This, inevitably, led to a lengthy ban from the game for Cantona, and to this very brief press conference statement which I often see people describe as being confusing:

Now, I do not claim to be a man blessed with profound intellect, but that’s not really that hard to understand, is it?

Anyway, on May 21st 2016, Manchester United and Crystal Palace will meet each other in this year’s FA Cup Final, and there’s the teensiest part of me that hopes one of the participants decides to re-enact the Cantona moment. My money’s on Palace boss Alan Pardew, whose got a bit of form in the losing his rag stakes. Him, or United’s Marouane Fellaini, who I’m sure you could wind up pretty easily if you asked him when the new series of Saved By the Bell is going to start enough times.

But I digress. Some more Britpop tuneage next:

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234. Sleeper – Sale of the Century

Sleeper will feature many more times on these here pages, so we’ll jump straight to the TV show from whence the title is ripped:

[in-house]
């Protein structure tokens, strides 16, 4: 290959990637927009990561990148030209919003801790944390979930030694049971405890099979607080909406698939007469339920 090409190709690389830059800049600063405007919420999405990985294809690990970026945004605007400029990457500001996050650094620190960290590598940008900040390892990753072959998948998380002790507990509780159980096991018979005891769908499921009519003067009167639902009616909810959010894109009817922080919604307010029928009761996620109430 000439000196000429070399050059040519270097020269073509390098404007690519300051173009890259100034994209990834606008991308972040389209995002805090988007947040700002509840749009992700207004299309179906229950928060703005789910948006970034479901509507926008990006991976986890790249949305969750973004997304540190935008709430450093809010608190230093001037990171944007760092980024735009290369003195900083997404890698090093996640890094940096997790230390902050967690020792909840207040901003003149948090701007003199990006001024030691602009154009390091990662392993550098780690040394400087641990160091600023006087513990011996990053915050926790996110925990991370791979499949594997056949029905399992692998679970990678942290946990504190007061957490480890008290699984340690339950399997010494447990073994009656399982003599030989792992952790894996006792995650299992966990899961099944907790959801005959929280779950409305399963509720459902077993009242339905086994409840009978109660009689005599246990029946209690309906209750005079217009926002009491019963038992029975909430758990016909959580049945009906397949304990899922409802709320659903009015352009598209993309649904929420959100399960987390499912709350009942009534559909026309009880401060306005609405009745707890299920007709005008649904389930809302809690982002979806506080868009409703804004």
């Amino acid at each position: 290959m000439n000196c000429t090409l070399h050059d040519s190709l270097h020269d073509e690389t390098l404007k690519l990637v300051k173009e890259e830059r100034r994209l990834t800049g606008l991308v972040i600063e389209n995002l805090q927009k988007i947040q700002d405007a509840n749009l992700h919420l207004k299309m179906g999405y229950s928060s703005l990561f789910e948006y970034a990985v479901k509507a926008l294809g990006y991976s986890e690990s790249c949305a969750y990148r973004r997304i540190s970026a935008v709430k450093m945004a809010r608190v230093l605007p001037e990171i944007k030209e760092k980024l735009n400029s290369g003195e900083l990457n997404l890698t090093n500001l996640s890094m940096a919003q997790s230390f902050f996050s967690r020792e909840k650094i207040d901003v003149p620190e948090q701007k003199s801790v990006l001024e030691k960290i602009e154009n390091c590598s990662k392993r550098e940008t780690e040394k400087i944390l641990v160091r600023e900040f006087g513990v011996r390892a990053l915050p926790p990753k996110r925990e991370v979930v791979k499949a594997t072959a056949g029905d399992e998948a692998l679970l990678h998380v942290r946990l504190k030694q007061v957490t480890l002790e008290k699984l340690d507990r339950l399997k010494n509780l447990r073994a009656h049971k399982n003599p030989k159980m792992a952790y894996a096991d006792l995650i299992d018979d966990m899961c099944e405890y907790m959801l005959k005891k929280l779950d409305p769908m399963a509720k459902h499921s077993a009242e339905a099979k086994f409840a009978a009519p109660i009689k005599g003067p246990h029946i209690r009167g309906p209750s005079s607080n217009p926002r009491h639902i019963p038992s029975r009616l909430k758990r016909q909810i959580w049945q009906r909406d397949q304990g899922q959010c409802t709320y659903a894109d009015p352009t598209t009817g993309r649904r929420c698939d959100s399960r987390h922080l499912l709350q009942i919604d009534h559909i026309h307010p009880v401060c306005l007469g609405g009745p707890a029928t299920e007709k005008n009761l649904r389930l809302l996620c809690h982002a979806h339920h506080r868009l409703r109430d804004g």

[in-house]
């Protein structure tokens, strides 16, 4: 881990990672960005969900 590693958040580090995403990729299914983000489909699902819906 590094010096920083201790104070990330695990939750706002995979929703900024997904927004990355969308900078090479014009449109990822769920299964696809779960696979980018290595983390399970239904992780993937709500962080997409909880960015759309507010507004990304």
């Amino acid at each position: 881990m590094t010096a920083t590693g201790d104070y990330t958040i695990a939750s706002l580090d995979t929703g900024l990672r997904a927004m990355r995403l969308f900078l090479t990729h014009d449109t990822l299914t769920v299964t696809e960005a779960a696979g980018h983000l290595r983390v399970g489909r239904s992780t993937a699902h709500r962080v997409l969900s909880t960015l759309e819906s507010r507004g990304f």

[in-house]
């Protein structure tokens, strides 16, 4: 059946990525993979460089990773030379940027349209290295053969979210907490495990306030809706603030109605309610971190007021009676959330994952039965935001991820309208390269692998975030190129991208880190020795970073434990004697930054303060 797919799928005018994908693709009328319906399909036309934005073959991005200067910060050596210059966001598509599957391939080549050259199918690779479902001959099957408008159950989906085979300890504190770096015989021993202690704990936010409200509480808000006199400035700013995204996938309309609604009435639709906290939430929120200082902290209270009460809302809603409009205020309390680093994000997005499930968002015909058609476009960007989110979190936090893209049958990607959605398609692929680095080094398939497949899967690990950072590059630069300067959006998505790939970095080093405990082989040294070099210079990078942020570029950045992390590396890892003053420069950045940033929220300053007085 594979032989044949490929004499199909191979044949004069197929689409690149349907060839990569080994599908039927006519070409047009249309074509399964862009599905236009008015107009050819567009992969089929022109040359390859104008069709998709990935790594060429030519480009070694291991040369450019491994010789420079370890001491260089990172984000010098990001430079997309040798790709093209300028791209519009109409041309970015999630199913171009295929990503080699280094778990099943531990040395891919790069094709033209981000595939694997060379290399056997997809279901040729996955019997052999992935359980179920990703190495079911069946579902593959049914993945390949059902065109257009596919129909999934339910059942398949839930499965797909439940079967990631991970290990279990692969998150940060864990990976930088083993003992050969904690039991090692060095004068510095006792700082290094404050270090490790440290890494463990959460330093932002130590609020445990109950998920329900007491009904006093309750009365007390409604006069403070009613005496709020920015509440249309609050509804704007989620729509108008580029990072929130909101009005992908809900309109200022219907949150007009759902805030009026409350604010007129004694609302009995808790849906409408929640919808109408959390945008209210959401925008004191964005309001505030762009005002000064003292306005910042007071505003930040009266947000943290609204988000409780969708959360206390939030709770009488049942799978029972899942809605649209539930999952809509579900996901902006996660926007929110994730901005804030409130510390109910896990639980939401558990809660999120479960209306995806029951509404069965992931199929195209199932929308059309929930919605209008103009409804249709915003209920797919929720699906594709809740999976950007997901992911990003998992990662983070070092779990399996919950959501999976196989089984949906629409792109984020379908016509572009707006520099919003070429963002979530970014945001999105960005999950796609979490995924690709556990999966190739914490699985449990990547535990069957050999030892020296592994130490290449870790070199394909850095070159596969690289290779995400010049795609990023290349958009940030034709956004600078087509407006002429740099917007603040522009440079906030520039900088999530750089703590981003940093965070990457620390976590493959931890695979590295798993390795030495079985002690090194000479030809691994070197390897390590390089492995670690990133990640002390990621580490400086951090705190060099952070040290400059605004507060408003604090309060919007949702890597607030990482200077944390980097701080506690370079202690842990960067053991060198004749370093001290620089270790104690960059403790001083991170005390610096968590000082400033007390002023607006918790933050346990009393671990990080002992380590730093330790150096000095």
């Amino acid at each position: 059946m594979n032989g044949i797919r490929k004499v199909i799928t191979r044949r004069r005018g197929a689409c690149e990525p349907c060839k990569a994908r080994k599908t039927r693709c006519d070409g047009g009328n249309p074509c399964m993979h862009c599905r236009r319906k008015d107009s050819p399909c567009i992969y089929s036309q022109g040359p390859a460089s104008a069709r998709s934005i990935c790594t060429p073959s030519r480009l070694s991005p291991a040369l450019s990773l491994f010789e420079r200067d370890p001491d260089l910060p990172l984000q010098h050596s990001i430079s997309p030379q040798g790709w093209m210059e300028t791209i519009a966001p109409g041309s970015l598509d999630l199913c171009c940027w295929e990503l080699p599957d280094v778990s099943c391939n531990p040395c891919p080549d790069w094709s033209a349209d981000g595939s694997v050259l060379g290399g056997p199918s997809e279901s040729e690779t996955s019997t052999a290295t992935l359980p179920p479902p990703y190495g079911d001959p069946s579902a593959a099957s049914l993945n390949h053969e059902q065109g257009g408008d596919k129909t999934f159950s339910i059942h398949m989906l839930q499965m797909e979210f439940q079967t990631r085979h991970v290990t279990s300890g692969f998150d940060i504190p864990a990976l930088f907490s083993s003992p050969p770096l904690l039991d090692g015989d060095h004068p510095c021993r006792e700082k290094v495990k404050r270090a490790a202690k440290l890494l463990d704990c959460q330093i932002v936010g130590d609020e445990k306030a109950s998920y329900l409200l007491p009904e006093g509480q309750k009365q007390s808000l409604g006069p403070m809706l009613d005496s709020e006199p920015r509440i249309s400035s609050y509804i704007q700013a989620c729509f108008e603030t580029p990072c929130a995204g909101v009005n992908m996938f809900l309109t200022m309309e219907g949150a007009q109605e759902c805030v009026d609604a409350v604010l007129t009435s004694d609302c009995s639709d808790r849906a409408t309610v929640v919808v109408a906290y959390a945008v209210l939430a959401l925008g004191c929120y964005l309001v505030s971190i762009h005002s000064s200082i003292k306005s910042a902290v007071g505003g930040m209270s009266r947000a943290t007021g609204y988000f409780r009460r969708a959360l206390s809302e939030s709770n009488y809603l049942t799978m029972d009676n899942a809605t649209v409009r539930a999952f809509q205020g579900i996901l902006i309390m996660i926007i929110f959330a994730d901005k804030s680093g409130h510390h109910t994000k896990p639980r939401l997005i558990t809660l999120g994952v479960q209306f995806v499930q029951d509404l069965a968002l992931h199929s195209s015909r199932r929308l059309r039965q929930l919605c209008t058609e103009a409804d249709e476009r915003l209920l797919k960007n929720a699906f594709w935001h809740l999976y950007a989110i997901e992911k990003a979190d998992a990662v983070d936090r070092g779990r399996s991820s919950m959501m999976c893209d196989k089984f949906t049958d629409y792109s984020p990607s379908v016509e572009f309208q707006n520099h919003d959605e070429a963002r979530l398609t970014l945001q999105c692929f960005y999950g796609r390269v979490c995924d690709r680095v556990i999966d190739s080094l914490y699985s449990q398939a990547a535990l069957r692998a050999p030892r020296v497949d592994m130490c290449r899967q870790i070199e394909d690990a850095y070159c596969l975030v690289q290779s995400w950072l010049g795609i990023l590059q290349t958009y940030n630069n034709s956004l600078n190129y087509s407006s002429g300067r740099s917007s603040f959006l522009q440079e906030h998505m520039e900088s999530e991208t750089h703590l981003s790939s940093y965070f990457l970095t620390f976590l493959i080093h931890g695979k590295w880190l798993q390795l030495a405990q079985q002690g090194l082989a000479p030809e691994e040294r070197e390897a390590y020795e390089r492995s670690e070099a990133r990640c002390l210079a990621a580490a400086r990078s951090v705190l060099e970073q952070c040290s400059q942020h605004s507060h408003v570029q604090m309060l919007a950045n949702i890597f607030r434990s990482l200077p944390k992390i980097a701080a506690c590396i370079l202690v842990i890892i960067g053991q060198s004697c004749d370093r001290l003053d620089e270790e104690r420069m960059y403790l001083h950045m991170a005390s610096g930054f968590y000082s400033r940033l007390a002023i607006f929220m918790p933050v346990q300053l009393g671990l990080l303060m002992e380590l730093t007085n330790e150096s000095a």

I bet there’s quite a few people my age and older who went a tad misty-eyed at the sight of Anglia Television’s silver knight at the start of the clip.

But, oh! Times have certainly changed in the world of TV game shows, haven’t they?

That’s broadcasting stalwart Nicholas Parsons doing the hosting duties; he can still be heard hosting Radio 4’s wonderful parlour game/panel show “Just A Minute”, and, at the age of 92 as I write this, he seems to be in possession of just as many of his faculties now as he was back then. Take that in whatever way you wish.

But Sale of the Century has a dark secret. For it was here that the Dark Overlord himself made his first TV appearance:

So, y’know, cheers for that Anglia Television.

In 1975, David Bowie released “Young Americans”; you don’t need me to tell you what an incredible album that is, or to tell you that this was one of the singles lifted from it:

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235. David Bowie – Fame

Okay, so this is a bit of a cheat by me, since the Bowie single pre-dates the 1980 Alan Parker directed movie of the same name by five years:

…and the 1982 TV series by the same name by seven years:

…but any excuse to post a bit of Bowie, eh?

It also gives me the excuse to link to this 24 carat cheese nugget:

Bruno was no singer, was he?

In 1969, the BBC launched a show about holiday destinations, called “Holiday ’69”. (Stop it…..!!). The show ran until 2007, but in the 1990s, they dropped the year from the title, making it just plain old “Holiday”. Which is lucky, as surprisingly Madonna never recorded a song called “Holiday ’69” (she left that kind of grubbiness to Bryan Adams):